Is your man apology-phobic? It turns out … it might just be a gender thing.
Your man messed up, and you’re waiting for an apology so the two of you can kiss, make up, and move on.
What’s so important about saying, “I’m sorry?” Apologies have the amazing power to validate feelings, heal rifts, diminish stress in a relationship, eliminate grudges, and generate forgiveness. So why, with this boatload of benefits, are men so reluctant to say, “My bad?”
Science says it’s definitely a gender thing:
1. He doesn’t think he owes you an apology. A pair of studies conducted at the University of Waterloo in Ontario found that it’s not so much that men are reluctant to admit wrongdoing. It’s just that guys have a “higher threshold” for what situations warrant an apology. In other words, his definition of “bad” or “offensive” behaviors drastically differs from yours.
2. He doesn’t view apologies the same way you do. Nope, not even close. Women have a tendency to apologize for everything. Ever catch yourself saying, “I’m so sorry” to someone who’s going through a difficult situation that has nothing to do with you? You do this naturally as a way to connect with others and to maintain healthy relationships. But then you wonder why the men you love have difficulty doing the same.
The answer is simple, (and I think I speak for all men when I say) we think it’s dumb to apologize for anything that’s not our fault.
3. Apologizing makes him feel weak and incompetent. Divorce mediator Sam Margulies, Ph.D. believes that one reason guys are apology-impaired is that admitting wrongdoing pushes them way out of their comfort zone. “Men tend to view apologies as humiliating and a loss of face,” he explains. “For a man to acknowledge that he has done something wrong often means he feels diminished in the eyes of those who hear the apology.”
That holds true particularly for the women they love and to whom they prefer to perceive them as “heroes.” Nevermind that his failure to apologize communicates just the opposite to you — that his pride is more important to him than your feelings, and that if he has to choose who’s left feeling badly, he picks you. Ouch! Not so brave, courageous, and admirable behavior, is it?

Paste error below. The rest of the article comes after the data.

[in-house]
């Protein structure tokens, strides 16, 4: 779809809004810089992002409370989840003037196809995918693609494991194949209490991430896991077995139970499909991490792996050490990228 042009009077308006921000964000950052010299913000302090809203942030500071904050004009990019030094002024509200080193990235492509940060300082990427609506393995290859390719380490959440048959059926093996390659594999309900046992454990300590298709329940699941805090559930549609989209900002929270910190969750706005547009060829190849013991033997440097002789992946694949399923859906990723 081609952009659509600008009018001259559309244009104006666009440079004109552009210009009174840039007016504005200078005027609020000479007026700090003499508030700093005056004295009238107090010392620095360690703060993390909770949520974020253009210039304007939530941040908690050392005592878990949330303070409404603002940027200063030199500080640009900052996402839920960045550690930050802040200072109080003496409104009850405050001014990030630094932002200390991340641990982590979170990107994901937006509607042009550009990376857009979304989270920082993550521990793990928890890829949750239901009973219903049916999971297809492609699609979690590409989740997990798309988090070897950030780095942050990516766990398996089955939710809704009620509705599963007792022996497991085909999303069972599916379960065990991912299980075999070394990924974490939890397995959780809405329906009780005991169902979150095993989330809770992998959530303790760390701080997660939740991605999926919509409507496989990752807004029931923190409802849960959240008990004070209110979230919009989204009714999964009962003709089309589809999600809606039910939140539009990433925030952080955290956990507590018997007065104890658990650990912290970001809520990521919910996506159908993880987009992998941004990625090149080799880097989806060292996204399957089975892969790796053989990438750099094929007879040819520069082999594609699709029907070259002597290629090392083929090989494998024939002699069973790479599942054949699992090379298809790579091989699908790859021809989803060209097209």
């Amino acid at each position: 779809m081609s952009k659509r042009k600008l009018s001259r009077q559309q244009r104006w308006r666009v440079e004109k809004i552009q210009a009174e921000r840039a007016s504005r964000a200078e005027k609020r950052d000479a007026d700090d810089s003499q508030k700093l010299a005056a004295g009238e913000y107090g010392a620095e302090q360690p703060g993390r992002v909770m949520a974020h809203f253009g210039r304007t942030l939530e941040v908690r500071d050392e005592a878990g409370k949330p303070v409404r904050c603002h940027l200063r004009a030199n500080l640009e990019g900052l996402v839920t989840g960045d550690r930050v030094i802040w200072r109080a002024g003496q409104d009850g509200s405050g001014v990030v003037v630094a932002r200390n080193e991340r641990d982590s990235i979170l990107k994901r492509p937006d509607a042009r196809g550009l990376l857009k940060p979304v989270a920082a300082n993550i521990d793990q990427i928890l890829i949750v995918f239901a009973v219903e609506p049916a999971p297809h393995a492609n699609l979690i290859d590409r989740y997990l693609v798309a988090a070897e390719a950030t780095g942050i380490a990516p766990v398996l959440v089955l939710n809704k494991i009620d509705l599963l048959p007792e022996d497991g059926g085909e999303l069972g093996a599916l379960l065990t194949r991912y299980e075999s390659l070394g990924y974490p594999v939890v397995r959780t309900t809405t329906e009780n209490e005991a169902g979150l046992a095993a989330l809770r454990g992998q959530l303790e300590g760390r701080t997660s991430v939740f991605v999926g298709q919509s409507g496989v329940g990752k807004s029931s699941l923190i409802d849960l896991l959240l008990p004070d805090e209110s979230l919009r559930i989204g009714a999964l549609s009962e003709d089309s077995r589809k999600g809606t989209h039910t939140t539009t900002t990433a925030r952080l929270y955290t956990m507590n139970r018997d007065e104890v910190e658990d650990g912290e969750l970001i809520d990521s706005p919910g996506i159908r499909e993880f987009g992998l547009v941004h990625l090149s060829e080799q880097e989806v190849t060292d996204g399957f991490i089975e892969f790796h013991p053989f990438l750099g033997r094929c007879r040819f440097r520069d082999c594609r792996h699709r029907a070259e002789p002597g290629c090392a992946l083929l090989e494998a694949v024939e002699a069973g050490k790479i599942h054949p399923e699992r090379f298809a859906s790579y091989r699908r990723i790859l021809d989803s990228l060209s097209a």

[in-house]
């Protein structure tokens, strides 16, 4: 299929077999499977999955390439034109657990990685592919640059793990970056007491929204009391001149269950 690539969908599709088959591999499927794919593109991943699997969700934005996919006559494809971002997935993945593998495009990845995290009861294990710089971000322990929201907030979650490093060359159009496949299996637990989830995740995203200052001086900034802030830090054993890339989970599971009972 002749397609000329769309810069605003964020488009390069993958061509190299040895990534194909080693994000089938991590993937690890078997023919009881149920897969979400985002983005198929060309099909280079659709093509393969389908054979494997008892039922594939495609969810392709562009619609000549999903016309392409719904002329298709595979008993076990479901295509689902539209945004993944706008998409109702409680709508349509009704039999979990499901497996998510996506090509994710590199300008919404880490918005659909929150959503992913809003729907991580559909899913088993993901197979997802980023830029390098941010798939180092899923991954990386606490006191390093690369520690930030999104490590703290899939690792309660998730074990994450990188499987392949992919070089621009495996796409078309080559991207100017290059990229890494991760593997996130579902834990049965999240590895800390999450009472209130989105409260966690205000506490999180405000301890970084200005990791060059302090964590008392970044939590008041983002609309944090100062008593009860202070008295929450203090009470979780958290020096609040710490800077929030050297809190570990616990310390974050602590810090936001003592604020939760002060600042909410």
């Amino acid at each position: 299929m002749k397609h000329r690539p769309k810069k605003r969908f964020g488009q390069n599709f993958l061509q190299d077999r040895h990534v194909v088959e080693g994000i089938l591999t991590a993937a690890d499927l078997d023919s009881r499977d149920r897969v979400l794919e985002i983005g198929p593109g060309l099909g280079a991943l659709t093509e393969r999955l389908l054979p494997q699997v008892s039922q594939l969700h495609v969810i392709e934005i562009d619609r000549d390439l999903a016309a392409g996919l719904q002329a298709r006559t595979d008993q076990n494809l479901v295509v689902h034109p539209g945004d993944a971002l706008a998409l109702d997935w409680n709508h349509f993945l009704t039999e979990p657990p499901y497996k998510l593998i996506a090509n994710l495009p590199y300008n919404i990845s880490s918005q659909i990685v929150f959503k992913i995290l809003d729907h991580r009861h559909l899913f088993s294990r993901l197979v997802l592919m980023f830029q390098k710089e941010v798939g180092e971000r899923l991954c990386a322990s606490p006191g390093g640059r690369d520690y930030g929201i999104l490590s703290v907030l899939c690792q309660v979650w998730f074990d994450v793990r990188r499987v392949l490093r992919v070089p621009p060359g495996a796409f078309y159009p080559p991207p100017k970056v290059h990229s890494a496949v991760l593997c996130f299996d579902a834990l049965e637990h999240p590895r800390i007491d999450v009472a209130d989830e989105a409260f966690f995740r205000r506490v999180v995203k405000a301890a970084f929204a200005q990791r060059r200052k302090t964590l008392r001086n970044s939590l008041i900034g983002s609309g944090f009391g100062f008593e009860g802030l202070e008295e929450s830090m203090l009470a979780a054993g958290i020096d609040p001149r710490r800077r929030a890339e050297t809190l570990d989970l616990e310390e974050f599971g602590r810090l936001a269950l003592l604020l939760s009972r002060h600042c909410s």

4. He’s carrying emotional baggage about apologizing. Harriet Lerner, Ph.D., author of Marriage Rules, points out that when growing up, some guys feel forced to “man up” and apologize so often to their siblings (or whoever) for minor infractions, that their solution as adults is to never say they’re sorry again.
Or, maybe your partner had a bad experience in a past relationship where asking for forgiveness repeatedly led to confrontation instead of an accepted apology.
5. He believes actions speak louder than words. He brings you flowers, does the dishes, or texts you at work just to say, “Hi” and that he’s thinking of you. These are signs your man is offering a silent apology. He’s trying to make it up to you but may have trouble expressing his feelings verbally.
Regardless of why your man is apology-phobic, the fact is you’re hurt and can’t help but wonder, “How can my partner love me if he isn’t willing to acknowledge that he’s wrong and say he’s sorry?”
These tips might help bring him around:
1. Clue him in. Don’t let yourself fester over something offensive your partner has done. Remember, he might not see the situation as apology-worthy, or the same way you do. So, instead of assuming he can read your mind—or your emotions accurately—tell him exactly what happened, how you feel about it, and that you would really appreciate an apology. Then, hope for the best.
2. Don’t demand an apology. Dragging an apology out of someone who isn’t willing to cough one up will just lead to more frustration and resentment. What’s more, you could end up feeling even more sorry you tried to squeeze an apology out of him. If it’s not heartfelt, it’s just not worth it.
3. Accept his apology graciously. Don’t nag. Don’t confront. Don’t make him grovel. If you try to use this opportunity to teach him a lesson, you may never hear “I’m sorry” again. Your best response is two simple words: “Apology accepted,” followed by a hug. Once your man sees how much you appreciate the gesture, he’s more likely to apologize again and again.
For more tips on how to connect with your partner on a deeper level, visit Todd’s Experts page to order a copy of his bestselling book, Conversation is Sexy.